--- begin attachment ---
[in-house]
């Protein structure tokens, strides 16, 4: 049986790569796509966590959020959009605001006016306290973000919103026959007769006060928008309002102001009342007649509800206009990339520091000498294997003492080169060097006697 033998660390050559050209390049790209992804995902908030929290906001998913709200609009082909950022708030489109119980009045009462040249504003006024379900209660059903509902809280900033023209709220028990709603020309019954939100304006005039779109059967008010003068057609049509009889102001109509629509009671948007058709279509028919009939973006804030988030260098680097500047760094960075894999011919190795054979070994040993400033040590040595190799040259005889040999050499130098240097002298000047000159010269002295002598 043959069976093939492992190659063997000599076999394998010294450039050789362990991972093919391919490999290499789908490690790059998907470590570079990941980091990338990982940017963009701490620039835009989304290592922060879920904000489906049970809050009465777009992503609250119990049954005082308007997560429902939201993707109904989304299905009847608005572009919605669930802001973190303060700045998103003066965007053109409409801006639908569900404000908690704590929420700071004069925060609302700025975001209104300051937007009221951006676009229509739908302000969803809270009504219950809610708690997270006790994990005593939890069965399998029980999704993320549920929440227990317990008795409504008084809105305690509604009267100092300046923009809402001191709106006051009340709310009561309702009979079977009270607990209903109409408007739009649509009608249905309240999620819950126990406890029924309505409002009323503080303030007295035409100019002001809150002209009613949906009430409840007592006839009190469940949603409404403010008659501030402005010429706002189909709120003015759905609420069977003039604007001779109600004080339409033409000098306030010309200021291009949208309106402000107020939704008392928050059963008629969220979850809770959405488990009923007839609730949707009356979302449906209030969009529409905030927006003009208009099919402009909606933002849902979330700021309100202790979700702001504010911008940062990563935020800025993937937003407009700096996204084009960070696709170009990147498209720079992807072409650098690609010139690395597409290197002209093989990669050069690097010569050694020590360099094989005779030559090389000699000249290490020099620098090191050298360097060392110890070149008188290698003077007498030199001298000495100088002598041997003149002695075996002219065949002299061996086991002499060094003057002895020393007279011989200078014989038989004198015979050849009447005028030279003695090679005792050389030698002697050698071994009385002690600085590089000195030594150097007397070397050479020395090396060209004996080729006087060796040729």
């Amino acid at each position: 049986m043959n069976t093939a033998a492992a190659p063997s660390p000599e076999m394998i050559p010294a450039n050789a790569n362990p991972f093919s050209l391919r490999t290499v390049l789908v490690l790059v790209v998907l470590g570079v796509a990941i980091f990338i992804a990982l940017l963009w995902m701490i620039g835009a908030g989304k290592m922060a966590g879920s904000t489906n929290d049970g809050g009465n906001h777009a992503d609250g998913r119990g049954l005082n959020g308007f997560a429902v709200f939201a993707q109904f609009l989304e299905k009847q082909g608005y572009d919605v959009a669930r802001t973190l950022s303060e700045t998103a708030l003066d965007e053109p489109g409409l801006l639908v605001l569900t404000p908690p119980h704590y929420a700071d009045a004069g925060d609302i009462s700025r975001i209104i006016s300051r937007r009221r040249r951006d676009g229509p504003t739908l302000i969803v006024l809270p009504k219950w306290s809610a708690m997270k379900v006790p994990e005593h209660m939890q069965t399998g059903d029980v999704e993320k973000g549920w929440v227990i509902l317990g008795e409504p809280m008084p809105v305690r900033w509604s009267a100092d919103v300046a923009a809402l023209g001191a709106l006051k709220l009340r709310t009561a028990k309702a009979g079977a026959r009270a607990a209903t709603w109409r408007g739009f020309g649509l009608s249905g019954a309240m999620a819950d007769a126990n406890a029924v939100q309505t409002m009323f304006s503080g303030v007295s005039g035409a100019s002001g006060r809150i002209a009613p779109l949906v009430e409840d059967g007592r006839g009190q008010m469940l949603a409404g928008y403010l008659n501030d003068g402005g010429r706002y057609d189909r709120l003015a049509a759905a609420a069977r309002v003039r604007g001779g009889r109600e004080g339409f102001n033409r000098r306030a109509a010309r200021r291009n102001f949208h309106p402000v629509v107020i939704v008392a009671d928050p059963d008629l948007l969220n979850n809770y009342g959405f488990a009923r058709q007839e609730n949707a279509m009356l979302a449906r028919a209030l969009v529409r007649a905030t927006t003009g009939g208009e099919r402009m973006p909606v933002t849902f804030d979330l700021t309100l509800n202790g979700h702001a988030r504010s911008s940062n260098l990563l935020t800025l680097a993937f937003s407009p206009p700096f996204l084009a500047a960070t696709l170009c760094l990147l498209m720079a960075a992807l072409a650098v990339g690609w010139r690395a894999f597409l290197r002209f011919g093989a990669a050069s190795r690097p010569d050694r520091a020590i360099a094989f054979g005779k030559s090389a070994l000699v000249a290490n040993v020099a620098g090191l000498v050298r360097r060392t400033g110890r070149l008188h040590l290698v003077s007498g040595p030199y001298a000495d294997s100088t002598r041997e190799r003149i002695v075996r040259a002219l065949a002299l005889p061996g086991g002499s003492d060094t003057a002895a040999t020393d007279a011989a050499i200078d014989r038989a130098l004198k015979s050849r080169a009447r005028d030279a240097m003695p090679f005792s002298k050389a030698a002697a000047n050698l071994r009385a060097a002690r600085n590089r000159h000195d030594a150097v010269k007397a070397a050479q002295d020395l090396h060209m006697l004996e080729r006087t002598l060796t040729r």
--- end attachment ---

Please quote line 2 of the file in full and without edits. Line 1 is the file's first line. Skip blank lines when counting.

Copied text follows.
């Protein structure tokens, strides 16, 4: 049986790569796509966590959020959009605001006016306290973000919103026959007769006060928008309002102001009342007649509800206009990339520091000498294997003492080169060097006697 033998660390050559050209390049790209992804995902908030929290906001998913709200609009082909950022708030489109119980009045009462040249504003006024379900209660059903509902809280900033023209709220028990709603020309019954939100304006005039779109059967008010003068057609049509009889102001109509629509009671948007058709279509028919009939973006804030988030260098680097500047760094960075894999011919190795054979070994040993400033040590040595190799040259005889040999050499130098240097002298000047000159010269002295002598 043959069976093939492992190659063997000599076999394998010294450039050789362990991972093919391919490999290499789908490690790059998907470590570079990941980091990338990982940017963009701490620039835009989304290592922060879920904000489906049970809050009465777009992503609250119990049954005082308007997560429902939201993707109904989304299905009847608005572009919605669930802001973190303060700045998103003066965007053109409409801006639908569900404000908690704590929420700071004069925060609302700025975001209104300051937007009221951006676009229509739908302000969803809270009504219950809610708690997270006790994990005593939890069965399998029980999704993320549920929440227990317990008795409504008084809105305690509604009267100092300046923009809402001191709106006051009340709310009561309702009979079977009270607990209903109409408007739009649509009608249905309240999620819950126990406890029924309505409002009323503080303030007295035409100019002001809150002209009613949906009430409840007592006839009190469940949603409404403010008659501030402005010429706002189909709120003015759905609420069977003039604007001779109600004080339409033409000098306030010309200021291009949208309106402000107020939704008392928050059963008629969220979850809770959405488990009923007839609730949707009356979302449906209030969009529409905030927006003009208009099919402009909606933002849902979330700021309100202790979700702001504010911008940062990563935020800025993937937003407009700096996204084009960070696709170009990147498209720079992807072409650098690609010139690395597409290197002209093989990669050069690097010569050694020590360099094989005779030559090389000699000249290490020099620098090191050298360097060392110890070149008188290698003077007498030199001298000495100088002598041997003149002695075996002219065949002299061996086991002499060094003057002895020393007279011989200078014989038989004198015979050849009447005028030279003695090679005792050389030698002697050698071994009385002690600085590089000195030594150097007397070397050479020395090396060209004996080729006087060796040729």